Meditation: Is it as Simple as it Seems?
While meditation is one of the most popular self-care techniques today, it’s not something to be regarded as a “trend” or “fitness craze.” This practice has existed thousands of years ago, and is widely used across countries, cultures, and religions.
But what does it really mean to meditate? Is it a practice to allow one’s mind to contemplate or daydream, or is it a technique to clear your mind of any thoughts that don’t bring joy and pleasure? Today, we’ll discuss what meditation really means, how it should be practised, and what you can gain from practising such self-care technique.
What is Meditation?
Meditation is a wellness practice that allows our minds to reach a state of awareness that is different from the normal conscious state. It gives us the ability to fathom our thought processes more clearly and to experience “the centre of consciousness within.” While some people use meditation for their spiritual practices, this self-care technique is not solely tied to religion. Meditation is a science that follows certain principles and procedures and yields verified results.
Meditation can be practised in several ways, but the two primary forms of it are:
- Concentrative meditation – This form of meditation requires you to focus on a specific thought or object while clearing your mind of everything else around you. The purpose of concentrative meditation is to allow you to reach a higher state of consciousness while paying attention only to what your mind requires you to focus on.
- Mindfulness meditation – This type of meditation often targets a wide range of issues such as depression, anxiety, and the like. The goal of mindfulness meditation is to allow you to become aware and open of what’s currently taking place, without interpretation or judgment.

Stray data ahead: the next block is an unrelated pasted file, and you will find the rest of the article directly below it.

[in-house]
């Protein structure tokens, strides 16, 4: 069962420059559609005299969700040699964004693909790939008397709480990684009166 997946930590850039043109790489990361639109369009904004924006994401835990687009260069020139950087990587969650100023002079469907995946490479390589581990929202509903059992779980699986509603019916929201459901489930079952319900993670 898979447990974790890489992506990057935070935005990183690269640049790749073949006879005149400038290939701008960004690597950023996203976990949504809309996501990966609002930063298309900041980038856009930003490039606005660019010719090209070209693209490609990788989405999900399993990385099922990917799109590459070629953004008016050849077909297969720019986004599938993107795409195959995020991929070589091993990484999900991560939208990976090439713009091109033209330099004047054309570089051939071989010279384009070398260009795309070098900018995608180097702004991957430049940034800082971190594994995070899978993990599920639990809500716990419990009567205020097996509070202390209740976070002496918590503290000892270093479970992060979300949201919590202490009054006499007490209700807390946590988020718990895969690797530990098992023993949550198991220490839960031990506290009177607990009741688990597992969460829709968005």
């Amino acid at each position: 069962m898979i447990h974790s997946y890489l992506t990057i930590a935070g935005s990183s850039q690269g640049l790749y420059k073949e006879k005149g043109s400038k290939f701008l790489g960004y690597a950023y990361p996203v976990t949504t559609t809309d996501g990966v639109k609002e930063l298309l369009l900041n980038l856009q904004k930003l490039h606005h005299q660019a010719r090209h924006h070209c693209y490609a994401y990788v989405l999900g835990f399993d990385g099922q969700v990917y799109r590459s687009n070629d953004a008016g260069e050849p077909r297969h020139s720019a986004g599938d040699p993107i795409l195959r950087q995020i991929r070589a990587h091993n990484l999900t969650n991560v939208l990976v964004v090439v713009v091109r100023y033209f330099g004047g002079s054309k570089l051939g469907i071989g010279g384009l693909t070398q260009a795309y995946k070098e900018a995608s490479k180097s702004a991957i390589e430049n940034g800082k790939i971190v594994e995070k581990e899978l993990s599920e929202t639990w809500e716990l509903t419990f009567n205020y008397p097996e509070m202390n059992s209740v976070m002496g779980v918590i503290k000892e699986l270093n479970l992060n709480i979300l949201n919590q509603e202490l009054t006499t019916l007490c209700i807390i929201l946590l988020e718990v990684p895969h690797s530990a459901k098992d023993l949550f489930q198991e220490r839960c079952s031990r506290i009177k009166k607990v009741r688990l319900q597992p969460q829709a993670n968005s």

The Basics of Meditating
While meditating takes up a wide range of forms and practices, it’s best to learn the basics of meditation while you’re starting out with it:
- Find a quiet spot – One of the main goals of meditation is to free your mind from noise and unnecessary distractions. So find a spot where there are no external factors that can ruin your focus. If you want to play music, make sure it’s relaxing and repetitive.
- Find a relaxing position – To keep your focus throughout the meditation process, find a comfortable position where you can sit for several minutes.
- Don’t push yourself to the limit – As a beginner, you don’t want to push yourself to your limit. Start with shorter sessions that last up to a maximum of ten minutes.
- Pay attention to your thoughts – The goal of meditation is not to free your mind of any thoughts. Instead, it aims to bring your focus back to your breath whenever your mind starts to wander. When you feel like your thoughts are starting to drift, simply shift your focus to deep breathing.
Effects of Meditation
Several studies suggest that meditation can yield better outcomes for your mind and mental wellbeing. Some of these results are:
- Reduced stress – According to a study, mindfulness meditation reduced cortisol release, a hormone responsible for stress.
- Controlled anxiety – A study found that meditation helped controlled the anxiety of nearly 1,300 adults.
- Better mental health – According to a study, over 3,500 adults found that mindfulness meditation helped ease their depression.
If you’re curious to know how meditation can help with your mental and emotional health, don’t hesitate to contact us here. If you’re suffering from or have been diagnosed with specific mental health conditions, a hypnotherapist can incorporate our services into your meditation practices, including hypnosis for depression, hypnotherapy for anger, hypnotherapy for PTSD and Quit Weed Hypnosis for substance abuse.